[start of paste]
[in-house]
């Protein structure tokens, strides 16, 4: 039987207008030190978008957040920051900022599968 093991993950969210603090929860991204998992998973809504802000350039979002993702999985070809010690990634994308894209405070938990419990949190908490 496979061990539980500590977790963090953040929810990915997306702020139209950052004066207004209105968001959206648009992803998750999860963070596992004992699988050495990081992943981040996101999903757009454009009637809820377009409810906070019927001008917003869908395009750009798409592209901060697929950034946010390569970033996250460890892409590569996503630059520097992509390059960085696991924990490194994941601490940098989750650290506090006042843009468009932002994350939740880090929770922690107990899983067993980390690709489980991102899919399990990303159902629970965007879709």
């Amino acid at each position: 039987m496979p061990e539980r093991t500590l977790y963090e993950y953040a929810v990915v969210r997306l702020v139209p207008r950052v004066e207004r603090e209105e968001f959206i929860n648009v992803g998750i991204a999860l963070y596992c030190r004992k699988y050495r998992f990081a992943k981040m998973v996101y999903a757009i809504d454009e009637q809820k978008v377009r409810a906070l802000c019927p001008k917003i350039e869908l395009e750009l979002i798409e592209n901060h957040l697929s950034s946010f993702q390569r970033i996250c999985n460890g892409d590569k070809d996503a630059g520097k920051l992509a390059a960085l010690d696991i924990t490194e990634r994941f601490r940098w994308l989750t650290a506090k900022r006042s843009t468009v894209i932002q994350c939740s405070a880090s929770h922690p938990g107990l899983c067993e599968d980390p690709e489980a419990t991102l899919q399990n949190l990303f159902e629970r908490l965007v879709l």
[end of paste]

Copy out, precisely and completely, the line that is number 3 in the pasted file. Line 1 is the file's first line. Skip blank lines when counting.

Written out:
């Amino acid at each position: 039987m496979p061990e539980r093991t500590l977790y963090e993950y953040a929810v990915v969210r997306l702020v139209p207008r950052v004066e207004r603090e209105e968001f959206i929860n648009v992803g998750i991204a999860l963070y596992c030190r004992k699988y050495r998992f990081a992943k981040m998973v996101y999903a757009i809504d454009e009637q809820k978008v377009r409810a906070l802000c019927p001008k917003i350039e869908l395009e750009l979002i798409e592209n901060h957040l697929s950034s946010f993702q390569r970033i996250c999985n460890g892409d590569k070809d996503a630059g520097k920051l992509a390059a960085l010690d696991i924990t490194e990634r994941f601490r940098w994308l989750t650290a506090k900022r006042s843009t468009v894209i932002q994350c939740s405070a880090s929770h922690p938990g107990l899983c067993e599968d980390p690709e489980a419990t991102l899919q399990n949190l990303f159902e629970r908490l965007v879709l």